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Session7 handout


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  • 1. Brand Positioning and Values
  • 2. Where we have been
    • We understand
      • Brand equity and the psychology behind it
      • A function of awareness, strength, favorability, and uniqueness of the nodes and links in memory
    • BE is created in a progressive fashion
      • Establish proper Brand Identity
      • Create Brand meaning
      • Elicit positive Brand responses
      • Forge strong Brand relationship
  • 3. Identifying and establishing Brand Positioning
    • The Integrated Brand Model
      • Six elements that define a brand
        • Unified
        • Leverage each other
        • Brand Drivers a function of Organization Drivers
      • These six elements serve as a “roadmap” to our Brand Equity model
        • At every step, we can figure out what to do from our Brand and Organization Drivers
  • 4. Brand Positioning
    • Brand Positioning
      • Brand positioning is all about identifying the optimal location in our customers’ minds for our Brand and our competitors
      • Proper positioning makes it easier to facilitate understanding of our Brand
    • Taken to its’ logical conclusion, you might think of the Principle as an indicator of a brand’s position
  • 5. First Steps
    • The first step is to identify and establish Brand positioning and brand values (Keller)
    • Positioning is the foundation for creating and fostering the desired knowledge and perceptions of your customers
      • remember our 3 types of associations in memory?
      • We can really only manage one (positive), can respond to a second (negative), and have no control over the third (idiosyncratic)
  • 6. Proper Positioning
    • Proper positioning
      • Clarifies what the Brand is all about
      • How it is both unique and similar to competitive brands
      • Why customers should purchase and use the Brand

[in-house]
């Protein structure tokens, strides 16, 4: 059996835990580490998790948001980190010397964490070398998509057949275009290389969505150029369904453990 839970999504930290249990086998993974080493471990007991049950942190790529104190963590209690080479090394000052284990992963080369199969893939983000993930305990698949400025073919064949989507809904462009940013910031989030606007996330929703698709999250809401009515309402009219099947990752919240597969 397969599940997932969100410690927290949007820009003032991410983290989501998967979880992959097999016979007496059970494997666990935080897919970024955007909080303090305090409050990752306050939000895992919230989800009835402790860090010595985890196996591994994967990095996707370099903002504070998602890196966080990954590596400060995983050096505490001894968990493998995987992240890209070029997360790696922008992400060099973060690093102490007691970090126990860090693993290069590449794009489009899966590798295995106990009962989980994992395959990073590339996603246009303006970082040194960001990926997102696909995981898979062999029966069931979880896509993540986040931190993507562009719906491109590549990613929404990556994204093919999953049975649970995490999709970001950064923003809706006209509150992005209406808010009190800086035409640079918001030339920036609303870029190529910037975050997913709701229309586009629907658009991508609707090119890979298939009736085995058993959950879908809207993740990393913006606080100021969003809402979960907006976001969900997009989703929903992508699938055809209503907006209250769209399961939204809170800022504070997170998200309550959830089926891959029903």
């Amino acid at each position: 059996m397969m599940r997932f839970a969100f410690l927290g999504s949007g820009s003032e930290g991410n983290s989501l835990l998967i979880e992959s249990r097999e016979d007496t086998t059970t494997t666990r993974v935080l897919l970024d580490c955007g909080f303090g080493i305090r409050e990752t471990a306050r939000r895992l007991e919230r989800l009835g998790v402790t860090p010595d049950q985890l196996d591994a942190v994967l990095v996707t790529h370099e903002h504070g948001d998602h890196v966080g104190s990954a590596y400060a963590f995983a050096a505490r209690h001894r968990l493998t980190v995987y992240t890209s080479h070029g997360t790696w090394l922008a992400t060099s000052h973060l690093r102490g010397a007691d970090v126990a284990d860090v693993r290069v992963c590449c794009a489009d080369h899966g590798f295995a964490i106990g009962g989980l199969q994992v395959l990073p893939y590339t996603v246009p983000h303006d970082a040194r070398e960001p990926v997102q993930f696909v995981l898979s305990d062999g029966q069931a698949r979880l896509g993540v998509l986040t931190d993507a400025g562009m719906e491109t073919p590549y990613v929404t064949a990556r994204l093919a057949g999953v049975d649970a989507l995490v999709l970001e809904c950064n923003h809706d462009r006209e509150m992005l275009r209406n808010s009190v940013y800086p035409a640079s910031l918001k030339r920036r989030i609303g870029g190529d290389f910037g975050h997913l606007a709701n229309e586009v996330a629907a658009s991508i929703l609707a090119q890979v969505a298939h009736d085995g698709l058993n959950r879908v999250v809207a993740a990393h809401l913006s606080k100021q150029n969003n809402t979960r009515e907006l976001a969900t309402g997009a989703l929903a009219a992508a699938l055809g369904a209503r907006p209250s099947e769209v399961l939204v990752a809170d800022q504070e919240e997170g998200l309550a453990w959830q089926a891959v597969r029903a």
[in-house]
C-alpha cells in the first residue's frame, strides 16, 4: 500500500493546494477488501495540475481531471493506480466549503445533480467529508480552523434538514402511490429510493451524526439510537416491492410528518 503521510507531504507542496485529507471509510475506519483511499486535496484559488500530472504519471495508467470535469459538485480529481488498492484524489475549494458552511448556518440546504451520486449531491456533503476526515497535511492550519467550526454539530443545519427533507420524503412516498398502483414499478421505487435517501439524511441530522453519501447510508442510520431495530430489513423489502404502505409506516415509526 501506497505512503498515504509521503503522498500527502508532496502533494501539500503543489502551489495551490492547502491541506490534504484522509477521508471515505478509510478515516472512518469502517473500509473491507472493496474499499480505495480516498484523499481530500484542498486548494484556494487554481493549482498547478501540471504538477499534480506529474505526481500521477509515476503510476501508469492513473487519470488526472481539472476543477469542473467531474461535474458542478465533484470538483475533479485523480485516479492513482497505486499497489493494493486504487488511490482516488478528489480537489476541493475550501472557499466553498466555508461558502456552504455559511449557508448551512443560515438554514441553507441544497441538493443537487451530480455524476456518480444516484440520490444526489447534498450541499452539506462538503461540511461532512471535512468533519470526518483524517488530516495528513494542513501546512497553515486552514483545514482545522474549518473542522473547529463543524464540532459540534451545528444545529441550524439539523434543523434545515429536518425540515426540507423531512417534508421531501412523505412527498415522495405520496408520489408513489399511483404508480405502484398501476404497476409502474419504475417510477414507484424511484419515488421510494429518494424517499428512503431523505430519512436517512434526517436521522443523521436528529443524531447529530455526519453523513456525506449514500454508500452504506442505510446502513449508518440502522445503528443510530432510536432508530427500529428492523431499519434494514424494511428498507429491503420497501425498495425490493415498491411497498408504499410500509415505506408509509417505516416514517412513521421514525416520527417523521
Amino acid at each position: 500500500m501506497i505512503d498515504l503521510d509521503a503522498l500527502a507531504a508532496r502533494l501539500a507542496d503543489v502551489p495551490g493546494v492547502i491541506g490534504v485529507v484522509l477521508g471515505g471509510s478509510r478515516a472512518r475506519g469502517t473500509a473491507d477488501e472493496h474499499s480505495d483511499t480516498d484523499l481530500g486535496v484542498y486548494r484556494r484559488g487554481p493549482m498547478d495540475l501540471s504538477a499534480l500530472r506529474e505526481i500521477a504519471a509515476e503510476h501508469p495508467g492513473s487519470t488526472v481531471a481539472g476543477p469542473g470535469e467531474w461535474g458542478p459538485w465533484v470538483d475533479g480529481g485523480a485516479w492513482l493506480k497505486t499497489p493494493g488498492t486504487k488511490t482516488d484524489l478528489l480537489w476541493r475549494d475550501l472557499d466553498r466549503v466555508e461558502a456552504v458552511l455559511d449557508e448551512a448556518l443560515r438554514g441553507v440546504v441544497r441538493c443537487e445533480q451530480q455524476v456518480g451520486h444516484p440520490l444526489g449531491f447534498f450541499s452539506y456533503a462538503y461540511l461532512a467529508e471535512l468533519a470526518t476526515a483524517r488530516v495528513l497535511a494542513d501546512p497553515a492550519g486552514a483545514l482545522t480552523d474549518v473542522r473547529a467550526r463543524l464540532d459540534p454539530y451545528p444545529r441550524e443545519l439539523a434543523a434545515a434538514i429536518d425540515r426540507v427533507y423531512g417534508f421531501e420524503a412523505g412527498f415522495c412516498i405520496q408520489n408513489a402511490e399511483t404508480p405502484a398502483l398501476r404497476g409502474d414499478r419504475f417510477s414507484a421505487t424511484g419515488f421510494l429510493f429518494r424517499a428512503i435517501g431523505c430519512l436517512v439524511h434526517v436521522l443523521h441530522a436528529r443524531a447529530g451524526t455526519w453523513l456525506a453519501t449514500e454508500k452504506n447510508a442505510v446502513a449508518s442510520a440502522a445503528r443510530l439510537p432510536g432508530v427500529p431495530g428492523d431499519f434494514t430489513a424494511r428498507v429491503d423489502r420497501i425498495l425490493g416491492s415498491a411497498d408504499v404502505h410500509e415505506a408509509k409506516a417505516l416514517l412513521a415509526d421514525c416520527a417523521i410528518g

• 7. Example: Pepsi One
    • Millions in R&D for ingredient Ace-K (artificial sweetener)
    • 37,000 hours to design the can
    • 100 Million Marketing budget
    • Original Target Market
      • 20-30 yo Males who did not like taste of diet colas
  • 8. Pepsi One Brand Conveyors: Then and now
    • Full flavored, healthy alternative to regular cola
    • “ Only one has it all”
    • “ True cola taste, one calorie”
    • “ Tastes like regular cola”
    • Celeb: Tom Green
    • “ Breakthru Sweetener”
    • “ Too good to be one calorie, but it is”
    • Celeb: Kim Katrell
      • Better for 20-30 yos?
  • 9. In order to Position a Brand…
    • … you must decide
      • Who the Target Consumer is
      • Who your main competitors are
      • How the Brand is similar to your competitors
      • How the Brand is different from your competitors
    • Where do you get this information?
      • Your BRAND INVENTORY!!
  • 10. Target Market Segmentation
    • A market segment should have similar knowledge structures and brand knowledge
      • Similar knowledge structures might mean similar perceptions and beliefs about your Brand
    • There are 2 ways to segment
      • Descriptive: characteristics of the individuals in the market
      • Behavioral: grouped by how individuals in the market perceive or use the product
  • 11. Toothpaste Segmentation
    • Four main segments